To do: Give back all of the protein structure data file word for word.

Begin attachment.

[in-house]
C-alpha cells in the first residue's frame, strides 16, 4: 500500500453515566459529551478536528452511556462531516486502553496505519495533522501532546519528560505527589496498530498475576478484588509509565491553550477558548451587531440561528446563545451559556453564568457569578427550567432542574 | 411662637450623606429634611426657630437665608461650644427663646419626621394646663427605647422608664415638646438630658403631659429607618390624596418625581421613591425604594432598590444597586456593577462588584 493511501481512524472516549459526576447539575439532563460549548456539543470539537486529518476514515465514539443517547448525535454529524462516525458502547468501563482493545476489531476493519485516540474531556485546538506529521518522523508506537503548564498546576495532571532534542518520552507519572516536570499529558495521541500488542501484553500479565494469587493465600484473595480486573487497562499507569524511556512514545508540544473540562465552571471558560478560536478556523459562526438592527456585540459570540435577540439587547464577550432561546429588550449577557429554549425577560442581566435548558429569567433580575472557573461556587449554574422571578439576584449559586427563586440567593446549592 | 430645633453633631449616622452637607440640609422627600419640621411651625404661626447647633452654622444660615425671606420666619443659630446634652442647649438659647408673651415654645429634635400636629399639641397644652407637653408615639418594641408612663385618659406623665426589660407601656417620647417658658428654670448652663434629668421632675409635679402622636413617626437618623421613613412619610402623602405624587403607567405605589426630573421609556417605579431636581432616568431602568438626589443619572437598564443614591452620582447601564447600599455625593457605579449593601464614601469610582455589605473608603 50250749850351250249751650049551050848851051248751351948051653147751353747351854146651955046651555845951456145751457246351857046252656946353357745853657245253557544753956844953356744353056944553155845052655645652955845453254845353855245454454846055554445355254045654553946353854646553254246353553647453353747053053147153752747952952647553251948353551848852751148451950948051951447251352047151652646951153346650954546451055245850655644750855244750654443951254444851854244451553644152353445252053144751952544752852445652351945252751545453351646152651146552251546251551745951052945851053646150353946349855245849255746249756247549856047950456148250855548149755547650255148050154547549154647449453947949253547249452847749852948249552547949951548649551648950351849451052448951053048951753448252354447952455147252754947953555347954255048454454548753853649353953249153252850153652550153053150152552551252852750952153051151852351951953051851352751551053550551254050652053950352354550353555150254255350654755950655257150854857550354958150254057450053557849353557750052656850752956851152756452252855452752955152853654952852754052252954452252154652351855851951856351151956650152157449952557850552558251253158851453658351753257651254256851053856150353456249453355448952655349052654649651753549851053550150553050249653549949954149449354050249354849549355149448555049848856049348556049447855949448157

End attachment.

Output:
[in-house]
C-alpha cells in the first residue's frame, strides 16, 4: 500500500453515566459529551478536528452511556462531516486502553496505519495533522501532546519528560505527589496498530498475576478484588509509565491553550477558548451587531440561528446563545451559556453564568457569578427550567432542574 | 411662637450623606429634611426657630437665608461650644427663646419626621394646663427605647422608664415638646438630658403631659429607618390624596418625581421613591425604594432598590444597586456593577462588584 493511501481512524472516549459526576447539575439532563460549548456539543470539537486529518476514515465514539443517547448525535454529524462516525458502547468501563482493545476489531476493519485516540474531556485546538506529521518522523508506537503548564498546576495532571532534542518520552507519572516536570499529558495521541500488542501484553500479565494469587493465600484473595480486573487497562499507569524511556512514545508540544473540562465552571471558560478560536478556523459562526438592527456585540459570540435577540439587547464577550432561546429588550449577557429554549425577560442581566435548558429569567433580575472557573461556587449554574422571578439576584449559586427563586440567593446549592 | 430645633453633631449616622452637607440640609422627600419640621411651625404661626447647633452654622444660615425671606420666619443659630446634652442647649438659647408673651415654645429634635400636629399639641397644652407637653408615639418594641408612663385618659406623665426589660407601656417620647417658658428654670448652663434629668421632675409635679402622636413617626437618623421613613412619610402623602405624587403607567405605589426630573421609556417605579431636581432616568431602568438626589443619572437598564443614591452620582447601564447600599455625593457605579449593601464614601469610582455589605473608603 50250749850351250249751650049551050848851051248751351948051653147751353747351854146651955046651555845951456145751457246351857046252656946353357745853657245253557544753956844953356744353056944553155845052655645652955845453254845353855245454454846055554445355254045654553946353854646553254246353553647453353747053053147153752747952952647553251948353551848852751148451950948051951447251352047151652646951153346650954546451055245850655644750855244750654443951254444851854244451553644152353445252053144751952544752852445652351945252751545453351646152651146552251546251551745951052945851053646150353946349855245849255746249756247549856047950456148250855548149755547650255148050154547549154647449453947949253547249452847749852948249552547949951548649551648950351849451052448951053048951753448252354447952455147252754947953555347954255048454454548753853649353953249153252850153652550153053150152552551252852750952153051151852351951953051851352751551053550551254050652053950352354550353555150254255350654755950655257150854857550354958150254057450053557849353557750052656850752956851152756452252855452752955152853654952852754052252954452252154652351855851951856351151956650152157449952557850552558251253158851453658351753257651254256851053856150353456249453355448952655349052654649651753549851053550150553050249653549949954149449354050249354849549355149448555049848856049348556049447855949448157